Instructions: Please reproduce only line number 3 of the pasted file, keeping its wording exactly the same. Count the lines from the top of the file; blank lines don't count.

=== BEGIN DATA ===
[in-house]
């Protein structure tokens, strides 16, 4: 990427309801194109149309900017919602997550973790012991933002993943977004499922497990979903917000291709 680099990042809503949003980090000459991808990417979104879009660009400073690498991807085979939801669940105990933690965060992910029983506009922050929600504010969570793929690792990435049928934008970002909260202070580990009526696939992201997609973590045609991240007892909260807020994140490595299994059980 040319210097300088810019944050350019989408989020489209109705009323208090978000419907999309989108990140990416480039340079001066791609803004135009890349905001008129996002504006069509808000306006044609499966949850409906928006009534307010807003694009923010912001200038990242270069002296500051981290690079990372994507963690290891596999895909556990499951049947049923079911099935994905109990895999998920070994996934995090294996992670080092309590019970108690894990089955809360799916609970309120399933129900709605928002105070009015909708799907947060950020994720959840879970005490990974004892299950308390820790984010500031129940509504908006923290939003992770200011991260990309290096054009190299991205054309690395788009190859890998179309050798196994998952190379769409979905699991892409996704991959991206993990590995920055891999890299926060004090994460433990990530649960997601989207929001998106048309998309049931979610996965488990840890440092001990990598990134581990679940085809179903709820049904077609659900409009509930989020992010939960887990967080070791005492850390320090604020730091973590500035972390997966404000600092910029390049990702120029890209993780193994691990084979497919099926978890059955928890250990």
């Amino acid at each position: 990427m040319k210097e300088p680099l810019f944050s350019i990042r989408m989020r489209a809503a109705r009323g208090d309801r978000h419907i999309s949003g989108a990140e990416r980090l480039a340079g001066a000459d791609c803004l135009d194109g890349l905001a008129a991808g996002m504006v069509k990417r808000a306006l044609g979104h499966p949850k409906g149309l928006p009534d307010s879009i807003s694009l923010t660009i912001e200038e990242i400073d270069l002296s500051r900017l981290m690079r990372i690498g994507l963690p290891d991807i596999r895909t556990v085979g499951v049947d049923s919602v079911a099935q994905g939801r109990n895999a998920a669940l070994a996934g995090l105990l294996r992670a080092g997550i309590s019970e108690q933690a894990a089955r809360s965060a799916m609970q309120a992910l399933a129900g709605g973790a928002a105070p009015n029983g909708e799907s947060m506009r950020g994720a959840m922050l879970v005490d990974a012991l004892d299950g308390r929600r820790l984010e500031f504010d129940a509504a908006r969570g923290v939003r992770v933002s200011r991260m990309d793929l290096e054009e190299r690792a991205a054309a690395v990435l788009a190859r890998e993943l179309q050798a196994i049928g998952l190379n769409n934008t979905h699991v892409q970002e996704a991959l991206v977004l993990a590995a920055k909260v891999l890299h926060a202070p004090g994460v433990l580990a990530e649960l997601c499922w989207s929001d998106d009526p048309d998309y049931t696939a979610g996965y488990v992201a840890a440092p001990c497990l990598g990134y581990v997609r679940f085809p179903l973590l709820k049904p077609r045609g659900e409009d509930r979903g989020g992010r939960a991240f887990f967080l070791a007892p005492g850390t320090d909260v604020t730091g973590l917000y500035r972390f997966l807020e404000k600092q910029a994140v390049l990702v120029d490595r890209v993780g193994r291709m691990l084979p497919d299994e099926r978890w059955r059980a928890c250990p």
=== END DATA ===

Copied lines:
């Amino acid at each position: 990427m040319k210097e300088p680099l810019f944050s350019i990042r989408m989020r489209a809503a109705r009323g208090d309801r978000h419907i999309s949003g989108a990140e990416r980090l480039a340079g001066a000459d791609c803004l135009d194109g890349l905001a008129a991808g996002m504006v069509k990417r808000a306006l044609g979104h499966p949850k409906g149309l928006p009534d307010s879009i807003s694009l923010t660009i912001e200038e990242i400073d270069l002296s500051r900017l981290m690079r990372i690498g994507l963690p290891d991807i596999r895909t556990v085979g499951v049947d049923s919602v079911a099935q994905g939801r109990n895999a998920a669940l070994a996934g995090l105990l294996r992670a080092g997550i309590s019970e108690q933690a894990a089955r809360s965060a799916m609970q309120a992910l399933a129900g709605g973790a928002a105070p009015n029983g909708e799907s947060m506009r950020g994720a959840m922050l879970v005490d990974a012991l004892d299950g308390r929600r820790l984010e500031f504010d129940a509504a908006r969570g923290v939003r992770v933002s200011r991260m990309d793929l290096e054009e190299r690792a991205a054309a690395v990435l788009a190859r890998e993943l179309q050798a196994i049928g998952l190379n769409n934008t979905h699991v892409q970002e996704a991959l991206v977004l993990a590995a920055k909260v891999l890299h926060a202070p004090g994460v433990l580990a990530e649960l997601c499922w989207s929001d998106d009526p048309d998309y049931t696939a979610g996965y488990v992201a840890a440092p001990c497990l990598g990134y581990v997609r679940f085809p179903l973590l709820k049904p077609r045609g659900e409009d509930r979903g989020g992010r939960a991240f887990f967080l070791a007892p005492g850390t320090d909260v604020t730091g973590l917000y500035r972390f997966l807020e404000k600092q910029a994140v390049l990702v120029d490595r890209v993780g193994r291709m691990l084979p497919d299994e099926r978890w059955r059980a928890c250990p």